In spite of decades of research and successful vaccination strategies, millons of people remain chronically infected with Hepatitis B Virus (HBV) and at risk of death theough liver cancer of liver failure. This recent review looks a recent advances in understanding this persistent condition.
New insight in the pathobiology of hepatitis B virus infection. (2012) Gut. 61: Suppl 1: i6-17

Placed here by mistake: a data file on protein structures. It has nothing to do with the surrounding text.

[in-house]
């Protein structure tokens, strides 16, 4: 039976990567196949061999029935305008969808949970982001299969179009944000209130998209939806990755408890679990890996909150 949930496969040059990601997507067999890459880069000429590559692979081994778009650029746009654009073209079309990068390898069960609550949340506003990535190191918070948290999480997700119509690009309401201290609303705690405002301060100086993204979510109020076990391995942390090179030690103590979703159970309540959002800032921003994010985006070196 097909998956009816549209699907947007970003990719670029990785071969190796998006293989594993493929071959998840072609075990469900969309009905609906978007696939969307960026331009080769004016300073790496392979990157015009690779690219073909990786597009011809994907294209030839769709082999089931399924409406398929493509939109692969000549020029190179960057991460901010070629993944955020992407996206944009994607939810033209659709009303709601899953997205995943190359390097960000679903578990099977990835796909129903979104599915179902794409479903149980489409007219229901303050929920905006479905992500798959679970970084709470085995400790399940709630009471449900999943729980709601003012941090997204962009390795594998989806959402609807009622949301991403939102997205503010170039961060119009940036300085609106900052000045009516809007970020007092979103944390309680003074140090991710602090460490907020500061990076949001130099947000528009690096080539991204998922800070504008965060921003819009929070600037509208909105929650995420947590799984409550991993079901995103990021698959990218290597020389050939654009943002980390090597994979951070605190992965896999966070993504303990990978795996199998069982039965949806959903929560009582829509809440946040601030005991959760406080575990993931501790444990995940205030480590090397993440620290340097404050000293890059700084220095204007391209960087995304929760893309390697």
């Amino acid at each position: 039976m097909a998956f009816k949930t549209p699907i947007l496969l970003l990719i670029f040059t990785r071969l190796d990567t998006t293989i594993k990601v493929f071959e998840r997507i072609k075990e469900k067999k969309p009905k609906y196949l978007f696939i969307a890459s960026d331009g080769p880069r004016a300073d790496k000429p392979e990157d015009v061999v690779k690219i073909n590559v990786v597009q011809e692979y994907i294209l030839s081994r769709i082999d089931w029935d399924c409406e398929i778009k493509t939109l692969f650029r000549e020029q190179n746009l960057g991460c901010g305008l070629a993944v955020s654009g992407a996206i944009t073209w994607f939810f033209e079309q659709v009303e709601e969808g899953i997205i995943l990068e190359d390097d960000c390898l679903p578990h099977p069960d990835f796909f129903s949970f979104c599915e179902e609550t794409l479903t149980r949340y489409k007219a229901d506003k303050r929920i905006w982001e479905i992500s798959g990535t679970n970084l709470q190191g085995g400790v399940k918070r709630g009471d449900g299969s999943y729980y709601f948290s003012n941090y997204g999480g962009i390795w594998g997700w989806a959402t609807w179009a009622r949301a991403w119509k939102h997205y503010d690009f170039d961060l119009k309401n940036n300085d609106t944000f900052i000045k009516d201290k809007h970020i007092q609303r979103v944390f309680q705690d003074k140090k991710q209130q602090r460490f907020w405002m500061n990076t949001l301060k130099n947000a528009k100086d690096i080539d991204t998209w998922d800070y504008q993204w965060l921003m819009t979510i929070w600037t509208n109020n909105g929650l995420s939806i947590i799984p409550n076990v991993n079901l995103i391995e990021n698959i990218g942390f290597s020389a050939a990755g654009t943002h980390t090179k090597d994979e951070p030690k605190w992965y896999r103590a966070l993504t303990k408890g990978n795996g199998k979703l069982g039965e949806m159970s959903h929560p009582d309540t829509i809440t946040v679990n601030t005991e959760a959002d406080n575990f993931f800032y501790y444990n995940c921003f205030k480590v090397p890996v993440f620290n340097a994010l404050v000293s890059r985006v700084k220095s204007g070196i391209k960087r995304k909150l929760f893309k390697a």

Chronic hepatitis B virus (HBV) infection remains a major health burden and the main risk factor for the development of hepatocellular carcinoma worldwide. However, HBV is not directly cytopathic and liver injury appears to be mostly caused by repeated attempts of the host’s immune responses to control the infection. Recent studies have shown that the unique replication strategy adopted by HBV enables it to survive within the infected hepatocyte while complex virus-host interplays ensure the virus is able to fulfil its replication requirements yet is still able to evade important host antiviral innate immune responses. Clearer understanding of the host and viral mechanisms affecting HBV replication and persistence is necessary to design more effective therapeutic strategies aimed at improving the management of patients with chronic HBV infection to eventually achieve viral eradication. This article focuses on summarising the current knowledge of factors influencing the course of HBV infection, giving emphasis on the use of novel assays and quantitative serological and intrahepatic biomarkers as tools for predicting treatment response and disease progression.